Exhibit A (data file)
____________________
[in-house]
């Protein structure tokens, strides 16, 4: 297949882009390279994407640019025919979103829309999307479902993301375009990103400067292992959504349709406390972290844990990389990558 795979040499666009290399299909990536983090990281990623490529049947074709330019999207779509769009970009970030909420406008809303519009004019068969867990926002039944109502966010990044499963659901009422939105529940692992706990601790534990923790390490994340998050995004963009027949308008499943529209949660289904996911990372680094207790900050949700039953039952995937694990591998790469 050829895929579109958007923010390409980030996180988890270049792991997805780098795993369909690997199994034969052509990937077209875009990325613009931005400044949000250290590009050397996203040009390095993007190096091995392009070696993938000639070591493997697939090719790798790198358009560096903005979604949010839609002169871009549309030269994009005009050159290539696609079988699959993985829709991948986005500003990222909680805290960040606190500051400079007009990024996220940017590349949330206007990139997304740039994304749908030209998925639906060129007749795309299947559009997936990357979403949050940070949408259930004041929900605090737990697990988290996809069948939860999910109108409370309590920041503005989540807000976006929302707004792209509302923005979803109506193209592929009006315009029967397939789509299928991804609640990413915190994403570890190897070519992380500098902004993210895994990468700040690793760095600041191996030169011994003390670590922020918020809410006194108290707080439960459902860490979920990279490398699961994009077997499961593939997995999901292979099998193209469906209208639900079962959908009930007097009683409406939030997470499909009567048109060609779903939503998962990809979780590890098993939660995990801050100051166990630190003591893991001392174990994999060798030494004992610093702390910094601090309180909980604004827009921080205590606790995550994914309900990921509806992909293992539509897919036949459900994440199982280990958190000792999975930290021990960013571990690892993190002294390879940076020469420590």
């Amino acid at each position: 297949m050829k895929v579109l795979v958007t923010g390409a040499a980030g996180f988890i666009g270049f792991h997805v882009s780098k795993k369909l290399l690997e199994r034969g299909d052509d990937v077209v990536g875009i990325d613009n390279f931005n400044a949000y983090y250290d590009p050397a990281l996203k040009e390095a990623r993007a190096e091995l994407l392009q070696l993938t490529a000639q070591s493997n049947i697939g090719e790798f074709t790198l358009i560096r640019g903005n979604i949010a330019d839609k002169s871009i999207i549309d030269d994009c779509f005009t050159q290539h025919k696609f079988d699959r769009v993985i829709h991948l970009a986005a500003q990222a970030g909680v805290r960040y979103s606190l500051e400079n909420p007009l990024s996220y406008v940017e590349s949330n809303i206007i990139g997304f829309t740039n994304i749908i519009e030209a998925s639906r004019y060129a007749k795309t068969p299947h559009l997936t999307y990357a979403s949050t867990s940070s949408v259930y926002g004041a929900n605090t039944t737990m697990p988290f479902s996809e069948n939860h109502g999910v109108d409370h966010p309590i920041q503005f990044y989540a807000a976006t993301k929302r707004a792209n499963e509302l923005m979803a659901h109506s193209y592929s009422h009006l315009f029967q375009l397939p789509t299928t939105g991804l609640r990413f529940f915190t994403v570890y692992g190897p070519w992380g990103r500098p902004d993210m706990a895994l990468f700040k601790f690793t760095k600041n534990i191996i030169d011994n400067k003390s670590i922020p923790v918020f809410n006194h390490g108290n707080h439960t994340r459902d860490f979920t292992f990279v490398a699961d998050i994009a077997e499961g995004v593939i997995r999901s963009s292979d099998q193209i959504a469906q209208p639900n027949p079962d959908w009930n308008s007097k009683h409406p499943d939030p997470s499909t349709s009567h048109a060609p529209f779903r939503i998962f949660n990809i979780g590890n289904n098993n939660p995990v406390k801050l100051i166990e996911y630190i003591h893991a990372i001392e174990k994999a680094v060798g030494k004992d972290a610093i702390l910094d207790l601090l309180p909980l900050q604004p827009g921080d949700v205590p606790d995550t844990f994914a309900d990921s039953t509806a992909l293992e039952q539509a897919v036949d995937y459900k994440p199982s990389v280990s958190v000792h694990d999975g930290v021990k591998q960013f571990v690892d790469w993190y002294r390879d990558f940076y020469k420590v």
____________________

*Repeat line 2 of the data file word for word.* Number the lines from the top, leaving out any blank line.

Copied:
């Protein structure tokens, strides 16, 4: 297949882009390279994407640019025919979103829309999307479902993301375009990103400067292992959504349709406390972290844990990389990558 795979040499666009290399299909990536983090990281990623490529049947074709330019999207779509769009970009970030909420406008809303519009004019068969867990926002039944109502966010990044499963659901009422939105529940692992706990601790534990923790390490994340998050995004963009027949308008499943529209949660289904996911990372680094207790900050949700039953039952995937694990591998790469 050829895929579109958007923010390409980030996180988890270049792991997805780098795993369909690997199994034969052509990937077209875009990325613009931005400044949000250290590009050397996203040009390095993007190096091995392009070696993938000639070591493997697939090719790798790198358009560096903005979604949010839609002169871009549309030269994009005009050159290539696609079988699959993985829709991948986005500003990222909680805290960040606190500051400079007009990024996220940017590349949330206007990139997304740039994304749908030209998925639906060129007749795309299947559009997936990357979403949050940070949408259930004041929900605090737990697990988290996809069948939860999910109108409370309590920041503005989540807000976006929302707004792209509302923005979803109506193209592929009006315009029967397939789509299928991804609640990413915190994403570890190897070519992380500098902004993210895994990468700040690793760095600041191996030169011994003390670590922020918020809410006194108290707080439960459902860490979920990279490398699961994009077997499961593939997995999901292979099998193209469906209208639900079962959908009930007097009683409406939030997470499909009567048109060609779903939503998962990809979780590890098993939660995990801050100051166990630190003591893991001392174990994999060798030494004992610093702390910094601090309180909980604004827009921080205590606790995550994914309900990921509806992909293992539509897919036949459900994440199982280990958190000792999975930290021990960013571990690892993190002294390879940076020469420590």